• later claims are not patentably distinct if:
          • later claims anticipated by the claims of the prior-issued patent
          • later claims obvious over the claims of the prior-issued patent
          • later claimed subject matter overlaps prior claims, with both earlier and later claims reading on the preferred embodiment (Schneller-type)
          • later patent separately claims the earlier claimed invention’s utility

C5 6th International Forum on Freedom to Operate: Recent U.S. case law on (in)validity

obviousness type double patenting31
Obviousness-type double patenting
  • Pfizer v. Teva
    • background
      • obviousness-type double patenting can be cured by disclaiming the terminal portion of the term of the second patent that extends beyond that of the first
      • and there is a “safe harbor”: 35 U.S.C. § 121 fully protects a later issued patent from obviousness-type double patenting where the later claims issue from a divisional application “filed as a result of,” and with claims fully consonant with, a restriction requirement that was applied in the prosecution of the earlier-issued patent
        • the Federal Circuit has construed Section 121 broadly to provide a safe harbor for later-issued patents over earlier-issued patents if the two “patents [are] similarly derived from the same restriction requirement.”

C5 6th International Forum on Freedom to Operate: Recent U.S. case law on (in)validity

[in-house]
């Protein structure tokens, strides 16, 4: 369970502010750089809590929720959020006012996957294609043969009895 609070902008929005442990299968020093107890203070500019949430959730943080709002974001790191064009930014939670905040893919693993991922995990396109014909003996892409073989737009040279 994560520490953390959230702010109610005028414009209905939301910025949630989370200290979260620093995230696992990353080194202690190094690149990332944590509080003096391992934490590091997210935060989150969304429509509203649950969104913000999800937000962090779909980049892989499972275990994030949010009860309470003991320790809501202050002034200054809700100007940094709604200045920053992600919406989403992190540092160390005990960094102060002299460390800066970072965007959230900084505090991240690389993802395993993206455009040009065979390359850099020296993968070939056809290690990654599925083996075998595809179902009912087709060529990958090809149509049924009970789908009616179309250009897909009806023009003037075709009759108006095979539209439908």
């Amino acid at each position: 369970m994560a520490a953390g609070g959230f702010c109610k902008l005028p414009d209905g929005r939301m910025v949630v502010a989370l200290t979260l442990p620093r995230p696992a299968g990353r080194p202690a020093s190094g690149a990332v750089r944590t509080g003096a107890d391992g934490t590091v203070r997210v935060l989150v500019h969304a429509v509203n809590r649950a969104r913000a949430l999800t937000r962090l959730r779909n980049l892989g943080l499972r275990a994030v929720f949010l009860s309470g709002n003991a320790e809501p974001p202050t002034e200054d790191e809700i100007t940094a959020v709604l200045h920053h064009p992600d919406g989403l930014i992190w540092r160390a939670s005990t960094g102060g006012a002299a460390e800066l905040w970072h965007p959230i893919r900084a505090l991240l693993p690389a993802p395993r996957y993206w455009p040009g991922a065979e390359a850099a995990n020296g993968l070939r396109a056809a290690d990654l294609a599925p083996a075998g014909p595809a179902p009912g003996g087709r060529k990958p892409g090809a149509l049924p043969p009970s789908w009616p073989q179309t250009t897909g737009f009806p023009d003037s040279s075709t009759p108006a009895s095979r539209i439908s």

obviousness type double patenting32
Obviousness-type double patenting
  • Pfizer v. Teva
    • holding: Pfizer’s later Celebrex patent, which issued from a CIP of an application in which the restriction requirement was made, is not entitled to protection under § 121
      • “We conclude that the protection afforded by section 121 to applications (or patents issued therefrom) filed as a result of a restriction requirement is limited to divisional applications. . . . Here, the [later-issued] . . patent, was filed as a CIP and not a divisional application. We hold that section 121 does not apply. . . . “

C5 6th International Forum on Freedom to Operate: Recent U.S. case law on (in)validity

obviousness type double patenting33
Obviousness-type double patenting
  • Pfizer v. Teva
    • take home lesson: U.S. patents identified as an FTO concern should not be assessed in isolation, but rather in the context of their respective families; the family relationships should be critically assessed by detailed de novo review of the file wrappers to determine the actual genealogical relationships
    • take home lesson: obviousness-type double patenting is a cognizable basis for ex parte and inter partes reexamination, In re Lonardo (Fed. Cir. 1997) (basis for the Cabilly II reexam); although the defect is curable by the patentee’s filing of a terminal disclaimer, the filing of a TD may be all that is needed to clear FTO; example…

C5 6th International Forum on Freedom to Operate: Recent U.S. case law on (in)validity

obviousness type double patenting34
Obviousness-type double patenting

C5 6th International Forum on Freedom to Operate: Recent U.S. case law on (in)validity

reexam
Reexam
  • In re Swanson (Fed. Cir. 2008)
    • holding: a substantial new question of patentability (“SNQ”) sufficient to support a request for reexamination can be presented by a reference that was previously considered and appliedin a rejection during prosecution, if the “particular question of patentability presented by the reference” in the reexam request differs from that the question of patentability presented during prosecution